In a climate changing world, one of the most vital resources is global fresh water. That is, how much is left, is this dwindling as the planet heats up – and, if so, who gets access to it, and at what cost?
The genesis of my recently published science fiction novel WATER MUST FALL, was the then pending Day Zero crisis in Cape Town. This was the predicted apocalyptic moment (April 12th, 2018) when Cape Town would become the first major world city – of approximately 4 million people, many in informal settlements – to run out of water, after a sustained drought over preceding years. Level 5 water restrictions were already in place and mass migration and political chaos at unprecedented levels, was expected.
Public domain images of Cape Town’s Theewaterskloof Dam, image (left: 2014 to right; 2018).
But then, thankfully, the rains came (Alexander, 2019).
As can be seen in the photo on the above, a central problem is that with global warming comes increasing drought – and with drought, comes famine and death. Water is a key essential to life – people will die far more quickly without water, than without food. The life estimate for humans is three days or so for water, three weeks or so for food. And, without water, no food can be grown. Water is thus key to both ‘food security’ and immediate survival. Given these contingencies, access to water is fundamental for all humans. So ‘ownership,’ or human access to water is crucial. And, if ownership is insisted upon, who owns water, owns life.
At the turn of the century, in a town called Cochabamba in Bolivia, South America, the opening salvo of what is emerging as one of the twenty first century’s most hidden, yet crucial human conflicts, the so-called ‘Water Wars,’ was fired (Shiva, 2002; Subramaniam, 2018). The town’s water supply was privatized (sold) to a company called Semapa. The company drastically raised water costs when suppliers further down the line claimed delivery costs would rise, to accommodate the building of a new dam. A community coalition rose in protest at unaffordable prices for so many, the group known as ‘Coordination in Defence of Water and Life.’ There was, of course, a swift and brutal response, including police killing a protestor. However, on 10th April 2000, the national government reached an agreement with the community activist group, to reverse the privatization and reduce water costs and improve access.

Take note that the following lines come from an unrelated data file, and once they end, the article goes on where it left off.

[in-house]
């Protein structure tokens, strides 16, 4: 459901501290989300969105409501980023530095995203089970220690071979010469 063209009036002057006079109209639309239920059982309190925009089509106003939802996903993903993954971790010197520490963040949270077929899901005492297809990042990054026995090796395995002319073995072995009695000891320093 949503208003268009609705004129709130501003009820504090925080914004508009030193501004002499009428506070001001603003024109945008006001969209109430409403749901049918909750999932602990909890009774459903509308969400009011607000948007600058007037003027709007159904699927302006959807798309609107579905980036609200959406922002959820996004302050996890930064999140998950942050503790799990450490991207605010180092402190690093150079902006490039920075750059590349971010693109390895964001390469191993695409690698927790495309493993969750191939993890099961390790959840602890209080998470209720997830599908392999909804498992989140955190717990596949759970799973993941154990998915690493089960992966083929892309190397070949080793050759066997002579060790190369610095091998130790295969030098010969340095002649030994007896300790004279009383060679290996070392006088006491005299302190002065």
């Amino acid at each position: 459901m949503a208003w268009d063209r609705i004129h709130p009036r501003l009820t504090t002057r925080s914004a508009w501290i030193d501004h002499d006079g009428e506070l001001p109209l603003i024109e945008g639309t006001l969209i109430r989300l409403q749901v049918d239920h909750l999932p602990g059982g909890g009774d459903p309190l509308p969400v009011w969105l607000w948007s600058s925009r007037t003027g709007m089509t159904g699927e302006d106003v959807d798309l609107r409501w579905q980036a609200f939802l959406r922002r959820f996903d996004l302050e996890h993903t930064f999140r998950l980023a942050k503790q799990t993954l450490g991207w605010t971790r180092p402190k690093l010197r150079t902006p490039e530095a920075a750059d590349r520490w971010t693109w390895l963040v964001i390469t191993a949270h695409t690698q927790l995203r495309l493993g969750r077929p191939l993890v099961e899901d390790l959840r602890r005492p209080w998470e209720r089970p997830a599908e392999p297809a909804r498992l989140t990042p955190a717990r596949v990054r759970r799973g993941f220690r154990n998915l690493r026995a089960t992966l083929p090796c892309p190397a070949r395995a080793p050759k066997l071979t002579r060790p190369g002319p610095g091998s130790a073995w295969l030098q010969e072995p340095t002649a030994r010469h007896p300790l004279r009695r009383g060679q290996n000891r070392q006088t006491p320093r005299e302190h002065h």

And then, these largely hidden Water Wars moved closer to home. Water stress is when demand outstrips available supply and, with increasing rapid urbanisation in South Africa this century, inadequate and failing infrastructure resulted in the death of at least three (maybe up to fifteen) babies, drinking sewage infected water in Bloemhof and Motluhung, near Pretoria. Following resident protests about their lack of access to clean water, there were police shootings and the death of several protestors (Nicolson & Lekgowa, 2014).
Finally, even in one of the richest countries in the world, the United States of America, the Water Wars there are most vividly seen in the Flint Water Crisis (from 2012 onwards) whereby the state of Michigan, whilst supplying water in tandem with companies to the poorest communities, sought to maximise profits by neglecting treatment on dangerous and outdated supply pipes from the Flint River. Toxic amounts of lead entered the water system, leading to birth defects and brain damage, particularly in children within the African American population. Two private companies profiteering off water and several state officials responsible (who also tried to cover up the crisis) were charged. Report findings indicated systemic racism was at play in decisions made by complicit companies (CNN, 2019), just one deadly thread in the enduring structural racism that led to the latest murder in the US of George Floyd.
In these Water Wars stories, the poorest citizens always pay the heaviest price, for companies profiteering off water, or states not ensuring access to clean water. As we remember those who protested in the Struggle for freedom and democracy (June 16th), Youth Day, so too let us remember that one of those hard won rights is stated in our precious Constitution: Everyone has the right to have access to sufficient food and water.
TURN ON THE TAP!
Nick Wood is a South African-British clinical psychologist and Science Fiction (SF) writer, with published short stories collected in LEARNING MONKEY AND CROCODILE (Luna Press, 2019). Nick’s latest SF novel is WATER MUST FALL (NewCon Press, 2020). Nick can be found at Twitter: @nick45wood or http://nickwood.frogwrite.co.nz/
**This article was contributed by a guest blogger. This blog entry does not necessarily represent the position or opinion of Amnesty International South Africa.